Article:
What’s new in the connected car world?
I thought of starting on something new, and walk you through the best articles about connected cars, which were published in the last couple of weeks. It’s going to be like a newsletter, but in the form of an article. With so many sources of information these days, I decided to make it easier for you, so that you should find what you’re interested in, in only one place.
This is where you’ll find the freshest news on what’s happening in the connected car world.
Nokia has invested $8 million in a connected car startup
From eWeek.com, we find out that Nokia has created an investment fund worth $100 million, which will focus on investing in the connected vehicles. The investment in Zubie was the first one Nokia made with the money from the fund. Zubie looks like a great product. It’s a small device that you plug in underneath the dash, and then it sends reports to your smartphone. The company says that they will “use the new money to fund the development of its car and driver management and vehicle analytics system”. For more info, check out the article on Venture Beat.
Do car owners really know what a connected car is?
Pretty much everyone has heard about it. Even so, “knowing about something and understanding it are two very different things”. eMarketer addresses a topic that manufacturers seem to have forgotten: how much do car owners really know about what connected cars can do? Studies like this are really important, and represent a great source of information. For this survey, they used car owners that had a model from 2009 or later, who were over 18, and who were decision-makers when it came to buying a new car.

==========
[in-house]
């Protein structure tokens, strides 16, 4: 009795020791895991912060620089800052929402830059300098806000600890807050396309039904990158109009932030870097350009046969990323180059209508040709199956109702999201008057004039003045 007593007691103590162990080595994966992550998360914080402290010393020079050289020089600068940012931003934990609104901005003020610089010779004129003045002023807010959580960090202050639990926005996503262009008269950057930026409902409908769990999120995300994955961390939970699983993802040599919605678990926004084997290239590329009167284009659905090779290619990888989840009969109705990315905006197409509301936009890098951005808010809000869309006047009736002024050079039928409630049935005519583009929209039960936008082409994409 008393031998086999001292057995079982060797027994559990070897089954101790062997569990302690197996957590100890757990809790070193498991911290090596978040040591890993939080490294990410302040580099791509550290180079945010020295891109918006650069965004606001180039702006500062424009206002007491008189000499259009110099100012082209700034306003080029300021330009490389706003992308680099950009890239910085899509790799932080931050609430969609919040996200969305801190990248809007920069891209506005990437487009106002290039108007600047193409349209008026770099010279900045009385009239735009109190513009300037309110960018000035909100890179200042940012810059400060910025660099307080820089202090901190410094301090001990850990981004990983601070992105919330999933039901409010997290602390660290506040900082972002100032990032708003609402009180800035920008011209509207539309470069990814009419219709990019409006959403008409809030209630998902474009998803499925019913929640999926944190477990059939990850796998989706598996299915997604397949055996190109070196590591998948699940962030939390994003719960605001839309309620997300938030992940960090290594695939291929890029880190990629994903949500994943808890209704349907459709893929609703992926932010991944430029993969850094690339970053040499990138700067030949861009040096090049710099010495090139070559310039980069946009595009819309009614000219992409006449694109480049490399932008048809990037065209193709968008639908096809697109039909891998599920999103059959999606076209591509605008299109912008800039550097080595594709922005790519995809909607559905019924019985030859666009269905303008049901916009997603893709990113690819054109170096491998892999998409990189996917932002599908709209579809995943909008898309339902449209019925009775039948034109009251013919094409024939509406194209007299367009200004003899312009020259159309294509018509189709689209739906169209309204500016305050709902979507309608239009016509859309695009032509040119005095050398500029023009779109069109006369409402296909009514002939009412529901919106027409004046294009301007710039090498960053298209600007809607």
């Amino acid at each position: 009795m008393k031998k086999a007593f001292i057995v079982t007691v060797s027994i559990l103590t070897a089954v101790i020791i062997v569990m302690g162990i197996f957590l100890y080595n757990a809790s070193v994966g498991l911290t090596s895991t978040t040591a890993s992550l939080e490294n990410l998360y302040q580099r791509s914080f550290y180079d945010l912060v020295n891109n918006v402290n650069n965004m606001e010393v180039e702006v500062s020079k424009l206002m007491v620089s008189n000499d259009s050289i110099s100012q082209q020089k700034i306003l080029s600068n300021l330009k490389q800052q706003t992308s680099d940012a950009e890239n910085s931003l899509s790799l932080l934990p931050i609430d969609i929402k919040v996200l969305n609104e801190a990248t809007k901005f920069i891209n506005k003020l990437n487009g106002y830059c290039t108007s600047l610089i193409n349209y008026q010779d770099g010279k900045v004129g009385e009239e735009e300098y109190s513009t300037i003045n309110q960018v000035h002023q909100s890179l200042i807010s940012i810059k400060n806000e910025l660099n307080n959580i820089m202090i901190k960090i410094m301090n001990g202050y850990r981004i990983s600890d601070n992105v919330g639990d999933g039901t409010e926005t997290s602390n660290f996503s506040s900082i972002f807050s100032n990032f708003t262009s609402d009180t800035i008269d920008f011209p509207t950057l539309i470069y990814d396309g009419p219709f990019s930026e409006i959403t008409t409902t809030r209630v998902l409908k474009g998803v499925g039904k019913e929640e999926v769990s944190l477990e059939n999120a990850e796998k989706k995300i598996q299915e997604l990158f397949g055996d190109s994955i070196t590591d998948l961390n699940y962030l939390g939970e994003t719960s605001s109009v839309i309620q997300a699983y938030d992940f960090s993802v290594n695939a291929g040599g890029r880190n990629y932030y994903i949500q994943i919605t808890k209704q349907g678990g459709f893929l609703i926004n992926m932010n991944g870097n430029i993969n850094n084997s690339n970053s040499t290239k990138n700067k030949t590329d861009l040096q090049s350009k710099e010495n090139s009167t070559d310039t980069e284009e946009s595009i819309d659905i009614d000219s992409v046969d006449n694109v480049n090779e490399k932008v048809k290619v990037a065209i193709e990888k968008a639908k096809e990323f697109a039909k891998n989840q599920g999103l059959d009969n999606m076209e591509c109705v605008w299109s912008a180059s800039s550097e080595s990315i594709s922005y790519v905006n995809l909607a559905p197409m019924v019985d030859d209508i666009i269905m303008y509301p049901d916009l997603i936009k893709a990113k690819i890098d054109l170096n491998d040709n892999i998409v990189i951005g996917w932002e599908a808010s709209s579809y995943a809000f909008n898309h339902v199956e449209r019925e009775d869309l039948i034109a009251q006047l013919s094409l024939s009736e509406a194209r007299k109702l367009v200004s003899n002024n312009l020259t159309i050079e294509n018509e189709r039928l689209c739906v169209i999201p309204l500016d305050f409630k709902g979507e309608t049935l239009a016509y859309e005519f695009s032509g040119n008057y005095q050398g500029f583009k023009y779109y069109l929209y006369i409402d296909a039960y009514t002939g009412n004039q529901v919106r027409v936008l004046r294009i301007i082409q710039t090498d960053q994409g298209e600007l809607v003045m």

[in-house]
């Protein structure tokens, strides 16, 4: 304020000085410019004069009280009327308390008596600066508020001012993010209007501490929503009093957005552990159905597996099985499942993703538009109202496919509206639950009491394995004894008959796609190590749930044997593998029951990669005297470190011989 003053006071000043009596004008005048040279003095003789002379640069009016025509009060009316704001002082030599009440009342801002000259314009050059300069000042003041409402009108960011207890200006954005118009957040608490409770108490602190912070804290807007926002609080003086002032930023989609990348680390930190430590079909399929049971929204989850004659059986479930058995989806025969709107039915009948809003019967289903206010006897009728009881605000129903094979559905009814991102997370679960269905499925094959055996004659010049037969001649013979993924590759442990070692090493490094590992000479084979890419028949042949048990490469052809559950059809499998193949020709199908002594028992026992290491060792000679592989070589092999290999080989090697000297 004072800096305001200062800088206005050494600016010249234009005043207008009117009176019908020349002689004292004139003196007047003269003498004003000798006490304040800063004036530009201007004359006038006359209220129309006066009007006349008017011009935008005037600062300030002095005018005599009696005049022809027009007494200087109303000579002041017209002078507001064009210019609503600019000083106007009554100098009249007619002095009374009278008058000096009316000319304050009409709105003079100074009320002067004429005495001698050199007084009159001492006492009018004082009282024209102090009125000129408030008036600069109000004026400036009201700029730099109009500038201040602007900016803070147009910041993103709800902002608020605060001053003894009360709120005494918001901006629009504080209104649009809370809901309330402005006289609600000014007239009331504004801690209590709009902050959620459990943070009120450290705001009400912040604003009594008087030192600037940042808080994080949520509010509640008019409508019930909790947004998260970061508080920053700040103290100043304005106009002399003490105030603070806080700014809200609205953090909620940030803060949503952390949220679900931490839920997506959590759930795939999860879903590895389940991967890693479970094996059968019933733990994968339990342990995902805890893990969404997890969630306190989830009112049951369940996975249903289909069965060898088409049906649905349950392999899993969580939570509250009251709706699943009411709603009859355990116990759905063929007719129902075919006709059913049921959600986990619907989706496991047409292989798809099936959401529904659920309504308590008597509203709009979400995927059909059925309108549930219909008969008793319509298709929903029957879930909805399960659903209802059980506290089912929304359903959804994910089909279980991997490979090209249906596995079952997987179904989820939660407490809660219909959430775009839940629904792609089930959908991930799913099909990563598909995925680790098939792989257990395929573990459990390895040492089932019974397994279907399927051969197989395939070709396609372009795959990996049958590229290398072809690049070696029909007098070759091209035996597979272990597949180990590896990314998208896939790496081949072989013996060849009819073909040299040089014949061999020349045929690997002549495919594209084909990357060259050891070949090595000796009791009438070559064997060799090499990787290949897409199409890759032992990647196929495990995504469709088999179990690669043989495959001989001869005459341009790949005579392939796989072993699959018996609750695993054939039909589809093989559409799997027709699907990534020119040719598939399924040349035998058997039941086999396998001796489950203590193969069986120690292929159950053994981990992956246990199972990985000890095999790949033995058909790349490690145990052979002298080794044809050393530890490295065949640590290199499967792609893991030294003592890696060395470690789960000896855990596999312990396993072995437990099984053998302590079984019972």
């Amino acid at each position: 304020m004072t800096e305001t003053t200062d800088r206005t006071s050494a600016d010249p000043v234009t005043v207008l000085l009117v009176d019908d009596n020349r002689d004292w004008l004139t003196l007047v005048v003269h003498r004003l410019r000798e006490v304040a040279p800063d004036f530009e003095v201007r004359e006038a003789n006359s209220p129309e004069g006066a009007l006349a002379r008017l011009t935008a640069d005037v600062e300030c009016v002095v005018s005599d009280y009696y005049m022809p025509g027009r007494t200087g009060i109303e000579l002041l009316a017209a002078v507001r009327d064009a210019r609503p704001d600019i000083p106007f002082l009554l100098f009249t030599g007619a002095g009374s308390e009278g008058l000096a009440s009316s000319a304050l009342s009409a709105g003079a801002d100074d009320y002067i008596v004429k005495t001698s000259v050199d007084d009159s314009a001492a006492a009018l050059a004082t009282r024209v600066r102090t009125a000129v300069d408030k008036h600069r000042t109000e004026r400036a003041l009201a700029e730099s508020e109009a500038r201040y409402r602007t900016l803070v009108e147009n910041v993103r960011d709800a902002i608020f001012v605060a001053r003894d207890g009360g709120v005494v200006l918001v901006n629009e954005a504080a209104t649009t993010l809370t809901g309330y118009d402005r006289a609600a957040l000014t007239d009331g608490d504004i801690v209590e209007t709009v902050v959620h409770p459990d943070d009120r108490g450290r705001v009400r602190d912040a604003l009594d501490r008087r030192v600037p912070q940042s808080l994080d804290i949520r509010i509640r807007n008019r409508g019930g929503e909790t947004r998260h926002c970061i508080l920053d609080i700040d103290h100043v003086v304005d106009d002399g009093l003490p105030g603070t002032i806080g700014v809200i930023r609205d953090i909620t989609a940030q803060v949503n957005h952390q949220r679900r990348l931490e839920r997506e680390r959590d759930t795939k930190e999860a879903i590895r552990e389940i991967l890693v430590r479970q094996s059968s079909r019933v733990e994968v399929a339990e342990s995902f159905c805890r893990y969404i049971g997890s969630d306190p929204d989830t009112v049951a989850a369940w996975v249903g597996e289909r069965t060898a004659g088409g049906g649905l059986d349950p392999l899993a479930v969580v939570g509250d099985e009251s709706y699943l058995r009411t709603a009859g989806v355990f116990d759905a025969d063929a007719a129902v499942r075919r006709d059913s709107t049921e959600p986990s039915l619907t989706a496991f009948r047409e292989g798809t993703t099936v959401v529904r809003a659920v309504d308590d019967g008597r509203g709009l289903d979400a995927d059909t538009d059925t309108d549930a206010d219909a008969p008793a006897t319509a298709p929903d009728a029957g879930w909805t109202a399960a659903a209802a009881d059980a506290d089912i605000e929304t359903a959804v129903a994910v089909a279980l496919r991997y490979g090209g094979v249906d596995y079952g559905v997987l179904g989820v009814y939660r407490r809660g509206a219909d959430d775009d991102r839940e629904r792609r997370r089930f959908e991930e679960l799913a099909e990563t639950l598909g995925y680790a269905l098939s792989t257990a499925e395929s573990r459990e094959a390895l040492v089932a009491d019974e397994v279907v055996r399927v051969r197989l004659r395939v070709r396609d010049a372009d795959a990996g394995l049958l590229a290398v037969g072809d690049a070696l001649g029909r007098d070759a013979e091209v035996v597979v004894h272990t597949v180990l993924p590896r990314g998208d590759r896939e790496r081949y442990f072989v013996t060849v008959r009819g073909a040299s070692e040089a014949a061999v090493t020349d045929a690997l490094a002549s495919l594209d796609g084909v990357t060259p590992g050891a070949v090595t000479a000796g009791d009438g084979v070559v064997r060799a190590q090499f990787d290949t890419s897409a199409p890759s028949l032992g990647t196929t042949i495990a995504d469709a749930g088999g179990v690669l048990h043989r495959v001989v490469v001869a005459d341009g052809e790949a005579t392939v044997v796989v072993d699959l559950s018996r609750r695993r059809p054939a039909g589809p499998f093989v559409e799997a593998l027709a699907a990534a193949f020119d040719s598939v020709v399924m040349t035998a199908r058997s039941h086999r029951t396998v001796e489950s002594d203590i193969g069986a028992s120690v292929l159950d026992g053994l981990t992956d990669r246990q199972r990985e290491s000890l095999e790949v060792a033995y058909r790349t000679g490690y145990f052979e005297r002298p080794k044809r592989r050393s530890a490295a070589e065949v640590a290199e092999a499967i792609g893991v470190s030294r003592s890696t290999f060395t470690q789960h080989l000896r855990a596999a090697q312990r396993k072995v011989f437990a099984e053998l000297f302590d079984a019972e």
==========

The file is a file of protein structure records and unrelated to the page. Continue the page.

Is the connected car security threat free?
Security is a big issue when it comes to connectivity. Hackers are all over the place, so when you have a car you can connect to with just a smartphone, you’re exposed to a high risk. CSO talked about why security is important, especially when more and more devices are able to connect to your car. Automakers need to solve these issues, before they actually release the infrastructure for the connected car.
The Atlantic brings up self-driving car issues
The concept of legal personhood is discussed from all points of view in an article for The Atlantic. As cool as self driving cars may be, they bring up some legal issues. In the case of an accident, who should take the guilt and pay the legal price? Robots should be entitled with legal rights, so that we’ll use them effectively. Real life situations vary, so how do we know who to blame for in case of an accident? This article was my favorite read out of them all this week.
Let’s have a talk
Apparently, there are still some confusions going around in the connected car world, and questions that still need to be answered. Are you familiar with the connected vehicle concept? Are you tempted to buy one, despite all these issues? If not, what would make you buy one? Is there anything you would add to it?
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